Finchale Priory: Frater

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Finchale Priory © David Gill

The frater or refectory at Finchale Priory lies on the south side of the cloister. It dates to the early 14th century.

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Finchale Priory © David Gill

Access was via an arched doorway in the south-west corner of the cloister, with steps up to the frater.

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Finchale Priory © David Gill

Below the frater is a vaulted cellar.

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Finchale Priory © David Gill

Bury St Edmunds: Charnel House

IMG_0742The charnel house at Bury St Edmunds lay within the precinct of the abbey, just to the south of the west end. It lies in what is now the Great Cemetery. This structure was built by Abbot John Northwold (d. 1301) [see ODNB]. This was constructed to take the bones of the dead recovered from the construction of new graves.

The Value(s) of UNESCO

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Statue of Liberty © David Gill

One of the many roles for UNESCO has been the recognition of World Heritage Sites around the world. The news that both the US and the State of Israel will be withdrawing from the funding of UNESCO raises deep concerns.

The 1970 UNESCO Convention on the Means of Prohibiting and Preventing the Illicit Import, Export and Transfer of Ownership of Cultural Property has had a major impact on the way that countries can protect their cultural property in the face of organised looting and damage. Over 300 items have been returned to Italy from North American public and private collections as a result of this benchmark for cultural property. (The value of this Convention is discussed on “Looting Matters“.)

Among the WHS locations in the USA is the Statue of Liberty that was inscribed on the list back in 1984. As UNESCO states, the statue “endures as a highly potent symbol – inspiring contemplation, debate, and protest – of ideals such as liberty, peace, human rights, abolition of slavery, democracy, and opportunity”.

Suffolk Museum of the Year Awards 2017

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Suffolk Museum of the Year 2017: National Heritage Centre for Horseracing and Sporting Art © David Gill

The Suffolk Museum of the Years Awards 2017 took place at the University of Suffolk last night. The awards, hosted by BBC Radio Suffolk’s Lesley Dolphin, were as follows:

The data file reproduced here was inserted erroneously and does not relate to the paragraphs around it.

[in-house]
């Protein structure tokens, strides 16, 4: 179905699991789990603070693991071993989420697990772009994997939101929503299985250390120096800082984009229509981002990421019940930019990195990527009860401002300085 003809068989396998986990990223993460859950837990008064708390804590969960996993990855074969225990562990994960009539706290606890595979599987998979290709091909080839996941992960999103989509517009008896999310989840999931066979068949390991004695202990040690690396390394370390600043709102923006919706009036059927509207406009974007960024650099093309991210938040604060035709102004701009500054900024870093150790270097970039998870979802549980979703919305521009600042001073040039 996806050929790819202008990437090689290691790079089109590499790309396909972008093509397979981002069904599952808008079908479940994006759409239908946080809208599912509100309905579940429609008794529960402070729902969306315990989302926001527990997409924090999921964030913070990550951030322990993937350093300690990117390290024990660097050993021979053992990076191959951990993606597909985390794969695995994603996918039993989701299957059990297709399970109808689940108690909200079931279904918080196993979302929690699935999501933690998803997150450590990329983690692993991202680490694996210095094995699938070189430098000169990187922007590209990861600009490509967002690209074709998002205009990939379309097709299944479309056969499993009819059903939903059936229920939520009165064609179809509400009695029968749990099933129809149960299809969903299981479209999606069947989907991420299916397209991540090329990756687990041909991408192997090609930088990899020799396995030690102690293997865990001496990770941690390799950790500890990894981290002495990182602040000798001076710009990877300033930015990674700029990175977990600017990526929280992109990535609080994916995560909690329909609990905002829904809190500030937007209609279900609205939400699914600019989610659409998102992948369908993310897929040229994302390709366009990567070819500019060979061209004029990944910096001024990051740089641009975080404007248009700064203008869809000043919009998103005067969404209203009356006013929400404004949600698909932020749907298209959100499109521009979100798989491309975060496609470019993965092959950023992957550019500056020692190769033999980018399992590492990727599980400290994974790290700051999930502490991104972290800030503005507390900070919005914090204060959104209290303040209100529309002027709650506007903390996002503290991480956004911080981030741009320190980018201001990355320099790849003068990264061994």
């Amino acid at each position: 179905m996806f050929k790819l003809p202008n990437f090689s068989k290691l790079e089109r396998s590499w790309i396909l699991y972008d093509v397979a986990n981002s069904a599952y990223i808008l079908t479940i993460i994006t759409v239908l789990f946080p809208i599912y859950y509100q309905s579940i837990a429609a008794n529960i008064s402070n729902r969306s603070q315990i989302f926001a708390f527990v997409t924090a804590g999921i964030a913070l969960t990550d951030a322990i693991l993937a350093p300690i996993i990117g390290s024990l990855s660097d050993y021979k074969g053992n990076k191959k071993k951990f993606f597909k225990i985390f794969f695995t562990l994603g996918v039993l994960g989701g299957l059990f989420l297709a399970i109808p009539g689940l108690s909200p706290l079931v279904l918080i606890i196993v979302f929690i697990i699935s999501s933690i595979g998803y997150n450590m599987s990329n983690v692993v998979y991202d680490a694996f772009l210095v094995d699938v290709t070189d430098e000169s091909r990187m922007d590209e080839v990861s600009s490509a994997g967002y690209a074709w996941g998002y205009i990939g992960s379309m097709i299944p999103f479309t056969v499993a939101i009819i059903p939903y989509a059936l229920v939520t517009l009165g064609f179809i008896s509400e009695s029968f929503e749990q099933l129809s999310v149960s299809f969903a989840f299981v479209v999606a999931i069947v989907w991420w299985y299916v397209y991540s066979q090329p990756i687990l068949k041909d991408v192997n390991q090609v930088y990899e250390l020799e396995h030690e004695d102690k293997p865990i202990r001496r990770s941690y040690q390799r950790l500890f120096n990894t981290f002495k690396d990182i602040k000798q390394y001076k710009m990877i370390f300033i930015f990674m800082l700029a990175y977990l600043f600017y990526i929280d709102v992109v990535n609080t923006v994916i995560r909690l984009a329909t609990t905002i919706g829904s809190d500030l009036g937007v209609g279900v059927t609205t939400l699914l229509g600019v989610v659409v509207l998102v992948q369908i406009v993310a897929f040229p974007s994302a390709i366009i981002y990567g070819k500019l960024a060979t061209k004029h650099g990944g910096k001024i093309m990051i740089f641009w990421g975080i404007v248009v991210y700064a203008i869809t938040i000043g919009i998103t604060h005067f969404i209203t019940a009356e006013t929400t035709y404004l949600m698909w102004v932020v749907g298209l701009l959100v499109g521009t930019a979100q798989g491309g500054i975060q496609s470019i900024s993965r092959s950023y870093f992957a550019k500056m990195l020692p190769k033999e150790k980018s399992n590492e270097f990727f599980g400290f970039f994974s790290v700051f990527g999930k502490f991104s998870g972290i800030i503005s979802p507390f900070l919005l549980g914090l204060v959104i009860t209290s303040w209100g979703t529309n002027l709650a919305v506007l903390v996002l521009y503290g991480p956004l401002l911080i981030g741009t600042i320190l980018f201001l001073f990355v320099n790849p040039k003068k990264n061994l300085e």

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Suffolk Museum Object of the Year 2017, awarded by Lesley Dolphin © David Gill

Congratulations to the winners, short-listed museums and to all museums across Suffolk.

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Suffolk Museum of the Year 2017 © David Gill

Tom Potter, “Newmarket’s National Heritage Centre for Horseracing and Sporting Art named Suffolk Museum of the Year“, EADT 9 October 2017.

#HeritageDay17 Glenfinnan

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Glenfinnan © David Gill

The Glenfinnan Monument, in the care of the National Trust for Scotland, marks the point where Prince Charles Edward Stewart landed in 1745. The column was erected in 1815

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Glenfinnan © David Gill

Releasing the Story of Sutton Hoo

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Sutton Hoo © David Gill

The National Trust has been awarded £1.8 million by the Heritage Lottery Fund to enhance the visitor experience at Sutton Hoo. One of the projects will be to create a 17 m high viewing tower to give some visitors views of the burial ground. Tranmer House, overlooking the cemetery, will be the home for a new interpretative exhibition.

Heritage Counts: The north-east of England

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Warkworth Castle © David Gill

The importance of heritage for the North-East of England is highlighted in the new Heritage Counts [pdf] prepared by Historic England and the Historic Environment Forum (HEF).

Heritage added £536.6 million directly in GVA; this increases to £976.6 million if indirect and induced contributions from heritage are included. Over 9,600 individuals are employed directly in heritage, and including those whose jobs are indirectly linked to heritage that figure stands at 15,700.